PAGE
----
Motivation and Goal

The European R&D project Ceasefire, funded by the EU’s Horizon Europe programme and launched in October 2022, has been designed to improve the crime-fighting ability of European nations using modern technology. Bringing together 21 expert partners from across Europe, under the coordination of Centre for Research and Technology – Hellas (CERTH, Greece), it is a 3-year Innovation Action focused on combatting firearms trafficking.



Trafficking of illicit firearms is one of the main sources of revenue for organized crime groups, while providing them the main tools for their antisocial trade: guns. Despite Europe’s relative social stability, this is true in the Old World as much as in the rest of the globe. Today’s digital economy and breakneck technological progress have made it even more difficult for state authorities to properly control the situation. Law Enforcement Agencies (LEAs) face difficult challenges that were not even conceivable just a few years ago.

  • Modern criminals thrive and do their business in the dark corners of the Internet: Dark Web marketplaces. These are illegal e-shops, in the form of Web pages that cannot be reached by Google or other search engines; one has to explicitly know their URL to access them. On top of that, they are extremely volatile, constantly disappearing and re-appearing in new places, in order to avoid detection by the law.
  • The anonymity offered by cryptocurrency transactions, such as Bitcoin, rendersthem very attractive for exchanges of illegal goods, such as firearms or drugs, in the Dark Web. Obviously, that level of anonymity makes it even more difficult for LEAs to track and identify involved criminals, in order to enforce the law.
  • The regular “SurfaceWeb, along with social media, serves as a premium channel for information exchange and coordination between firearms traffickers. Although less anonymous as a medium, the sheer volume of information transferred daily over the Internet makes the detection, tracing and identification of such networks extremely difficult.
  • The story does not end there: recent advances in 3D printing technology have led to the emergence of an extremely decentralized on-line community composed of gun “enthusiasts”, engaged in the digital distribution of weapon blueprints. As one can image, criminals often partake with fervor in such activities.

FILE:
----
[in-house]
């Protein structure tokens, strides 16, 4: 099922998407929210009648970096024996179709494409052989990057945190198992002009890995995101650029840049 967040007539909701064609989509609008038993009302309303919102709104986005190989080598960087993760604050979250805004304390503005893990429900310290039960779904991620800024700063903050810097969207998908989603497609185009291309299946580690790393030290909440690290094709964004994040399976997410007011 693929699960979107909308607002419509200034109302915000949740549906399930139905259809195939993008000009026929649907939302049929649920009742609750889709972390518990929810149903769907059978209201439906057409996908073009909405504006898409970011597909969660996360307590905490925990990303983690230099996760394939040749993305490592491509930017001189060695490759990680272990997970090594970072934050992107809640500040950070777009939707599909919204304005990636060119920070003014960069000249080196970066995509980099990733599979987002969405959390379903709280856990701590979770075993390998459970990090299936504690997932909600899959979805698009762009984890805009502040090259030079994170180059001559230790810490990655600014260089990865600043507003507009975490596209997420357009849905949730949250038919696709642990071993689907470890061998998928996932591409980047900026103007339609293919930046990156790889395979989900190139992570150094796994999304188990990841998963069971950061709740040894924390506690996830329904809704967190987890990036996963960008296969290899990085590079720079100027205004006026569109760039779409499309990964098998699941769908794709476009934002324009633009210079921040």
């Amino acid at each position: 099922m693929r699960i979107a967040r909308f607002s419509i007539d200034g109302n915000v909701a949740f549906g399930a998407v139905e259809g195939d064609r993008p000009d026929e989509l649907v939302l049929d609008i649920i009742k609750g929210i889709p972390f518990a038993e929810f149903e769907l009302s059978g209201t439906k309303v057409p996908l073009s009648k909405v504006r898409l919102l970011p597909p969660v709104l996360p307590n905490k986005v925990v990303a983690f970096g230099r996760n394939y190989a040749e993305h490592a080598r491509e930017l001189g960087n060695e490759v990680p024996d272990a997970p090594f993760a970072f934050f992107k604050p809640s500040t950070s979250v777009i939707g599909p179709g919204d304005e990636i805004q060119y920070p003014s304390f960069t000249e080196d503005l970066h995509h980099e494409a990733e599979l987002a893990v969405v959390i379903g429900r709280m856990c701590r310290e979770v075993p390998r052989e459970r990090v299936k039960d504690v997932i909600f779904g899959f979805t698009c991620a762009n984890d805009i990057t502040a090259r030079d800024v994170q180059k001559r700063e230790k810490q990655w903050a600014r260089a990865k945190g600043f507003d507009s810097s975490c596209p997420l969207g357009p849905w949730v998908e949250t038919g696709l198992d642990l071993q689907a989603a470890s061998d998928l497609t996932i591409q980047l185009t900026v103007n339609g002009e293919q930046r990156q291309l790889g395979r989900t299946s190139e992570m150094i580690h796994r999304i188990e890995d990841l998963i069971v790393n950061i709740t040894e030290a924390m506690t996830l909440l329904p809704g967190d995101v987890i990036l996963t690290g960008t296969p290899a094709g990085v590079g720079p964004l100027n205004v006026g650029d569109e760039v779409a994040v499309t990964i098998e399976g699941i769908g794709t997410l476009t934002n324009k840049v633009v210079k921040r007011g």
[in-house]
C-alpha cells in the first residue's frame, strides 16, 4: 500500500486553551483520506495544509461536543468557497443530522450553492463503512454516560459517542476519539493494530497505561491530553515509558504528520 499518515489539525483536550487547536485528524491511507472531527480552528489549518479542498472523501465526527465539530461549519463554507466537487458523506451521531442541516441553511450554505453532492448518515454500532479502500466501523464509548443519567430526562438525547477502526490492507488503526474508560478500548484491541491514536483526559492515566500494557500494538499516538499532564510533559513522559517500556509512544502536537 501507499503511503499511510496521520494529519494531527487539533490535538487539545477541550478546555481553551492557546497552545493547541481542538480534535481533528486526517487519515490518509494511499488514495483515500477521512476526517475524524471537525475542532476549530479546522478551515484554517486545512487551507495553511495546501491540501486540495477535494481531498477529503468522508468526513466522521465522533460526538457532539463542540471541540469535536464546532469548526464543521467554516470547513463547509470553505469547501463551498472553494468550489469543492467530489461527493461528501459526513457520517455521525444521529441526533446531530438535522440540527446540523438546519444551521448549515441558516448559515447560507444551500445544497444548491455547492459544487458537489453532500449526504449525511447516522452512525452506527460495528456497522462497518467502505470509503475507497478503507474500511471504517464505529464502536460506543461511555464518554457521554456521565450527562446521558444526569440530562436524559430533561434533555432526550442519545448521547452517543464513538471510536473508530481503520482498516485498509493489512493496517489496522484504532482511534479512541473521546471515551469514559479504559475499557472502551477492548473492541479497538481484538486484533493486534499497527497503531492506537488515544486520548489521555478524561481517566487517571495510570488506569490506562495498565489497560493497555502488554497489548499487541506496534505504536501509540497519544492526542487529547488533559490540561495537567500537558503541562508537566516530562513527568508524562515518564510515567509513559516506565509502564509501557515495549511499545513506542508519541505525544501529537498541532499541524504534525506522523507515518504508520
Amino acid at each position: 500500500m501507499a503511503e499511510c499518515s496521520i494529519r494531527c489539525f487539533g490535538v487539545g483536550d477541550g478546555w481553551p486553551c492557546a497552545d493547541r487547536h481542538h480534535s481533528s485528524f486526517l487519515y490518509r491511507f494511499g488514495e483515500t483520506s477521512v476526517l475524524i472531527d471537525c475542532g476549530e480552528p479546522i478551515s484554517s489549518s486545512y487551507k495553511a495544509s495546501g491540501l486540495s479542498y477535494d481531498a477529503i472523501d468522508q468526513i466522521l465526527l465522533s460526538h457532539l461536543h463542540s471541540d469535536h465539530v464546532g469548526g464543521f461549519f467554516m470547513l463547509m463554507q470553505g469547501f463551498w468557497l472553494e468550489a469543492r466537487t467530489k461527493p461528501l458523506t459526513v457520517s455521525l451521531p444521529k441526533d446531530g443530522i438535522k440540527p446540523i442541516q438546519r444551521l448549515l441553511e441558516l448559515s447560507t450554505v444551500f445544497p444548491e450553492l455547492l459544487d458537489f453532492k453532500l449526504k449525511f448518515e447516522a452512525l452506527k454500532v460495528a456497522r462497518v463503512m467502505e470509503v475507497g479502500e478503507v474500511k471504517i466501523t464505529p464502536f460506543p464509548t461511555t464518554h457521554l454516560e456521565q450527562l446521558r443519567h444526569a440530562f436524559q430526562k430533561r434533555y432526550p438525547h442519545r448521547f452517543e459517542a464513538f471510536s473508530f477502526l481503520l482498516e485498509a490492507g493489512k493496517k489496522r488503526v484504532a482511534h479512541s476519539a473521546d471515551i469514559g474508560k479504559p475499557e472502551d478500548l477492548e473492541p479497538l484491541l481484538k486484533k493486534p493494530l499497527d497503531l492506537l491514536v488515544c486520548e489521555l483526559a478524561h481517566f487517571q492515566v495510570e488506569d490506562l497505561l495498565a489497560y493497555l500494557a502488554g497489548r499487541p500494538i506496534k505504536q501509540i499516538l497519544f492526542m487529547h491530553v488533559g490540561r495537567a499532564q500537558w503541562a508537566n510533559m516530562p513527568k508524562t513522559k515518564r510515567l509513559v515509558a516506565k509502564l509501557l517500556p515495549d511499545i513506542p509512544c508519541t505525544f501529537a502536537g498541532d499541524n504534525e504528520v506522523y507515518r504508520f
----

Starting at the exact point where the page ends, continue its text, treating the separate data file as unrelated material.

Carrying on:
• Contemporary criminal groups do not hesitate to even take advantage of regular post and courier services, concealing guns or ammunition among licit goods within mailed parcels. This practice exploits gaps in European legislation, which, for example, may label a certain type of weapon illegal to possess in one country, but legal in another. The gigantic number of parcels transferred each day through customs and post services makes the detection and interception of such elegantly concealed firearms shipments exceedingly hard.
  • Firearms seized during police investigations need to be identified and matched against international databases, in order to retrieve or update critical seizure and tracing information (for example: “Is the gun illegally possessed?” or, “Has it been previously used in criminal activities?”). Yet, the extremely high diversity in firearm appearance, the possible erasure of its serial number by criminals and the lack of specialized LEA practitioner training, make in-the-field identification of weapon characteristics a real challenge for authorities.


However, all hope is not lost. Artificial Intelligence (AI) holds the promise of automating much of the grunt work in which LEA practitioners regularly engage, in their attempt to stop firearms trafficking. If state authorities properly take up state-of-the-art AI technology and tools, their productivity has the potential to go through the roof, compared to the recent past.

Ceasefire, whose acronym means “Advanced versatile artificial intelligence technologies and interconnected cross-sectoral fully-operational national focal points for combating illicit firearms trafficking”, will try to achieve exactly that, by joining together the expertise of 7 companies, 5 research organizations and 9 LEAs directly involved with firearms trafficking, from all over Europe.